In the above transaction, the old values of A and B are 200 and 500 respectively, i.e., (A+B=700 before the transaction). The operations or calculations that change A and B values are A = A-100 and B= B+100. If steps 1 to 7 in a transaction are executed successfully.

    And there is no other transaction which changes values of A or B during the execution of T, then the new values of A and B will be 100 and 600, i.e., (A+B=700 after the transaction). So, the value of A+B is 700 before and after the transaction. This shows the transaction is in the consistent state.

    Isolation

    It defines that a second transaction cannot use the information used through the execution of a transaction until the first one is finished. An isolation feature is protected by authenticating that, even though the dealing of various transactions can be interleaved, the total effects are equal to implementing all transactions one after the other in some sequencing order.

    For instance, if two transactions T1 and T2 are performed concurrently, the total effect is authenticated to be similar to executing T1 followed by executing T2 or executing T2 followed by executing T1. This technique is mainly used in a multi-user environment because several different clients can create and update the database at a similar time.

    Example

    Suppose a transaction T through which we need to transfer money from account “A” (source account) to account “B” (destination account). Assume that the account balance of “A” is 200 and “B” is 500. This transaction T can be defined as:

    1. Read (A);
    2. A = A – 100;
    3. Write (A);
    4. Read (B);
    5. B: =B+100;
    6. Write (B);
    7. Commit;

    In above transaction T, first, we change A from 200 to 100. Then we change B from 500 to 600. During T transaction, we should not allow other transactions to see or to use the old and the new values of A or B before commit the statement, i.e., step 7. The transaction T should not be interfered by another transactions during its execution step.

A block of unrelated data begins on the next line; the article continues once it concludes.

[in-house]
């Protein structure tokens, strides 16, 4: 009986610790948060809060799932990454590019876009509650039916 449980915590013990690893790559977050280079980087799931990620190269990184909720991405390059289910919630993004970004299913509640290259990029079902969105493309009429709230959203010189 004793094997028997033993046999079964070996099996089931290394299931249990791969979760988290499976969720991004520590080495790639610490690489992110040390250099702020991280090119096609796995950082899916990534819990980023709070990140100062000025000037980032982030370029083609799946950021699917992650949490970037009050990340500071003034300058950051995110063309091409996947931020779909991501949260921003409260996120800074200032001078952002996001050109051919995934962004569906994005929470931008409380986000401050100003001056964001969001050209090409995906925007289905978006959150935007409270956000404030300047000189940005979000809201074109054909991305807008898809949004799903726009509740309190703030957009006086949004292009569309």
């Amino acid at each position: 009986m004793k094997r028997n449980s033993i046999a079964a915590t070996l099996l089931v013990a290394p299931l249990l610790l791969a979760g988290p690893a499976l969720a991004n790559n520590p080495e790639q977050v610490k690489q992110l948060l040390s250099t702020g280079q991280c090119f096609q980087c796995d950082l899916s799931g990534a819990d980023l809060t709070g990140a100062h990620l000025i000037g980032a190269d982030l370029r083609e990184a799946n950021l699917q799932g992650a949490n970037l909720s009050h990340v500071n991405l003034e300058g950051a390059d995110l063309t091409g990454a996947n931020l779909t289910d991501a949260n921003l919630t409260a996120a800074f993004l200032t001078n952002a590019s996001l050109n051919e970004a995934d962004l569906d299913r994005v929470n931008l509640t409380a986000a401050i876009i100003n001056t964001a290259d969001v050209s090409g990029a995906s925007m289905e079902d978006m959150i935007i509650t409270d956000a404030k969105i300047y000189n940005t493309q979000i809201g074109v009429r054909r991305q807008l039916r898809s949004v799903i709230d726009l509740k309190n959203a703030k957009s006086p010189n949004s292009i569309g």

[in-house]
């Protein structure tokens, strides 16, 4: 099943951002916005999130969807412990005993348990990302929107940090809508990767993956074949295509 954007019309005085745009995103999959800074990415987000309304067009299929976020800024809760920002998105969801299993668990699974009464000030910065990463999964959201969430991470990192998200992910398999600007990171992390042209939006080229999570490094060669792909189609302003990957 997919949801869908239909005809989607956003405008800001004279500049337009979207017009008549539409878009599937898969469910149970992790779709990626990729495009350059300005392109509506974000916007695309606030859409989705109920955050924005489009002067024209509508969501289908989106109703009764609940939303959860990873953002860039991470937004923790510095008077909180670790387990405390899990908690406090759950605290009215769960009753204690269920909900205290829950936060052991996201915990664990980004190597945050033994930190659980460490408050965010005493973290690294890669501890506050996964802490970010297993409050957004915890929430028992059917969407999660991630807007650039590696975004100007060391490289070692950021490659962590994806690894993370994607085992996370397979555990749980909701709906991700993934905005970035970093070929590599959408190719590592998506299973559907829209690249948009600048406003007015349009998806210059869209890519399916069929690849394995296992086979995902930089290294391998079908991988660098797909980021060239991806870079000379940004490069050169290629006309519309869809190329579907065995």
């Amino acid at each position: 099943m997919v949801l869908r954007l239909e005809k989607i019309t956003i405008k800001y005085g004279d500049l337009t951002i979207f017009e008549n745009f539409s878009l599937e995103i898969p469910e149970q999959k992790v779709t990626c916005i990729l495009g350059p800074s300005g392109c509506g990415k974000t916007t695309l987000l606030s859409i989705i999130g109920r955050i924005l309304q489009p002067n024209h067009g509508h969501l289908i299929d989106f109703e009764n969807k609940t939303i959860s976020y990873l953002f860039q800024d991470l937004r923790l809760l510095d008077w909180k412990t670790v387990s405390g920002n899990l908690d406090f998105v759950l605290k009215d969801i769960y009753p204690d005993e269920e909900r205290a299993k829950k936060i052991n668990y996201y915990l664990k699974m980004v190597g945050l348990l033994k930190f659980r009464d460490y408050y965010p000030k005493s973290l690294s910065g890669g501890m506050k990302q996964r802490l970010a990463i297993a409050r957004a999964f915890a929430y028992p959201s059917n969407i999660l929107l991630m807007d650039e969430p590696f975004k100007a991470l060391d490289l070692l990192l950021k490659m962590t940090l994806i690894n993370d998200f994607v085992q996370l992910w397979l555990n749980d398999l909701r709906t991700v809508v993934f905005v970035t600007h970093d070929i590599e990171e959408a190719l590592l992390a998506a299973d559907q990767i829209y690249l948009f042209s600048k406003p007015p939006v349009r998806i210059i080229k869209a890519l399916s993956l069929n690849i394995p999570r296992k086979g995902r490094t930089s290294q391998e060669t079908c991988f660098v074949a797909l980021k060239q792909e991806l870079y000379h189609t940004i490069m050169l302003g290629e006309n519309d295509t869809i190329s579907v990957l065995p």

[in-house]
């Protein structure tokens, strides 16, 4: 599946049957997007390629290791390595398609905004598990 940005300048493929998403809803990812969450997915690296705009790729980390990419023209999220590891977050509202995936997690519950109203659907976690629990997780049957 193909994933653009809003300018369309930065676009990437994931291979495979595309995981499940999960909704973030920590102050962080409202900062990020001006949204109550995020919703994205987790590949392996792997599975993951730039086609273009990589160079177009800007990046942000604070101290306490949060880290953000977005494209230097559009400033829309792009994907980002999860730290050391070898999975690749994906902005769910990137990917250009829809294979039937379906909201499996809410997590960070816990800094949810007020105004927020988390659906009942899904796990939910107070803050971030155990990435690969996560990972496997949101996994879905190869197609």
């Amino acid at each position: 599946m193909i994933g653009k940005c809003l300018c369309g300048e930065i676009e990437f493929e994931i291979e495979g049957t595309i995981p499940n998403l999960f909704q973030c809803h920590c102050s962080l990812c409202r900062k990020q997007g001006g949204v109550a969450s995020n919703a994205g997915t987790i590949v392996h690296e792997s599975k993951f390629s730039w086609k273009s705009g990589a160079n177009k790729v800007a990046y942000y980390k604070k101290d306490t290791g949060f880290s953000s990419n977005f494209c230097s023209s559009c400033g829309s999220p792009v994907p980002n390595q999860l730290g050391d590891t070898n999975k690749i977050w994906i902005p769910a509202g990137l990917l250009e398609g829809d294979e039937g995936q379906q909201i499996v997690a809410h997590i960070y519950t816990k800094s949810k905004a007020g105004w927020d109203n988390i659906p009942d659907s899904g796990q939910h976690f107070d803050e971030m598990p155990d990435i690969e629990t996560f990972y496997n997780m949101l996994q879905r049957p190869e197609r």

Durability

    It provides that once transaction changes are completed, they can’t be uncompleted or lost even in the action of system failure. DBMS maintains a record called log of all, the entries made to the database.

    The log is utilized to provide durability, and if the framework destructions earlier the modifications made by a whole transaction are written to the disk, the log is used to get and resave these modify when the system restarts. The database element that provides atomicity and durability is known as recovery manager.

    Example

    Suppose a transaction T through which we need to transfer money from account “A” (source account) to account “B” (destination account). Assume that the account balance of “A” is 200 and “B” is 500. This transaction T can be defined as:

    1. Read (A);
    2. A = A – 100;
    3. Write (A);
    4. Read (B);
    5. B: =B+100;
    6. Write (B);
    7. Commit;

    In above transaction T, we must see 100 and 600 as the current balances of account A and B respectively after the commit statement has reached. If any failure occurs, we must not lose the updates after the commit statement.

    Serializability

    It provides that the concurrent execution of various transactions yields consistent outcomes. In other words, we must ensure that the effect of executing several transactions concurrently must be similar to their serial execution.